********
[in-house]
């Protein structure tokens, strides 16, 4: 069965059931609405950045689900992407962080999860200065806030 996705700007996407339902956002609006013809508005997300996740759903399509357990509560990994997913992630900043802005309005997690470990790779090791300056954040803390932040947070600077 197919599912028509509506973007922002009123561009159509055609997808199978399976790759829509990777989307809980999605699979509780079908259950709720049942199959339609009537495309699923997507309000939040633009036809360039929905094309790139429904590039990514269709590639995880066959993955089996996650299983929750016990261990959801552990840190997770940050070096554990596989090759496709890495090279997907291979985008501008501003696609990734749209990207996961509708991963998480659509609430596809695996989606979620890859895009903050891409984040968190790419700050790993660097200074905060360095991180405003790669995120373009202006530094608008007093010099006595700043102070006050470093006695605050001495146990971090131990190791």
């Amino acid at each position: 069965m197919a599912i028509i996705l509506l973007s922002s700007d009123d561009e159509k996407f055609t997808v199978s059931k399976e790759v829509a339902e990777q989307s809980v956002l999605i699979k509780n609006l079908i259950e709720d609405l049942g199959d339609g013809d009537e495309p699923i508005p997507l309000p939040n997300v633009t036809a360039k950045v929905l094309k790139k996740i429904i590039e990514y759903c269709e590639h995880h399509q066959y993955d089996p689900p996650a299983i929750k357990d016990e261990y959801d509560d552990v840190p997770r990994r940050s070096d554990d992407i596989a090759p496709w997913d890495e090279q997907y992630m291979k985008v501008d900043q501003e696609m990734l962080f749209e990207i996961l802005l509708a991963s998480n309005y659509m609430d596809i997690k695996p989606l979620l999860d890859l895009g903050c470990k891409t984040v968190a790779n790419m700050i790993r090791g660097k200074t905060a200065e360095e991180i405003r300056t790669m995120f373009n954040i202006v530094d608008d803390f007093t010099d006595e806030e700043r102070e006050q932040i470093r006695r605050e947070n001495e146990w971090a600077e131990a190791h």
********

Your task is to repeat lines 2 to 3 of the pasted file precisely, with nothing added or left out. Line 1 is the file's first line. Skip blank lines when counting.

């Protein structure tokens, strides 16, 4: 069965059931609405950045689900992407962080999860200065806030 996705700007996407339902956002609006013809508005997300996740759903399509357990509560990994997913992630900043802005309005997690470990790779090791300056954040803390932040947070600077 197919599912028509509506973007922002009123561009159509055609997808199978399976790759829509990777989307809980999605699979509780079908259950709720049942199959339609009537495309699923997507309000939040633009036809360039929905094309790139429904590039990514269709590639995880066959993955089996996650299983929750016990261990959801552990840190997770940050070096554990596989090759496709890495090279997907291979985008501008501003696609990734749209990207996961509708991963998480659509609430596809695996989606979620890859895009903050891409984040968190790419700050790993660097200074905060360095991180405003790669995120373009202006530094608008007093010099006595700043102070006050470093006695605050001495146990971090131990190791």
């Amino acid at each position: 069965m197919a599912i028509i996705l509506l973007s922002s700007d009123d561009e159509k996407f055609t997808v199978s059931k399976e790759v829509a339902e990777q989307s809980v956002l999605i699979k509780n609006l079908i259950e709720d609405l049942g199959d339609g013809d009537e495309p699923i508005p997507l309000p939040n997300v633009t036809a360039k950045v929905l094309k790139k996740i429904i590039e990514y759903c269709e590639h995880h399509q066959y993955d089996p689900p996650a299983i929750k357990d016990e261990y959801d509560d552990v840190p997770r990994r940050s070096d554990d992407i596989a090759p496709w997913d890495e090279q997907y992630m291979k985008v501008d900043q501003e696609m990734l962080f749209e990207i996961l802005l509708a991963s998480n309005y659509m609430d596809i997690k695996p989606l979620l999860d890859l895009g903050c470990k891409t984040v968190a790779n790419m700050i790993r090791g660097k200074t905060a200065e360095e991180i405003r300056t790669m995120f373009n954040i202006v530094d608008d803390f007093t010099d006595e806030e700043r102070e006050q932040i470093r006695r605050e947070n001495e146990w971090a600077e131990a190791h």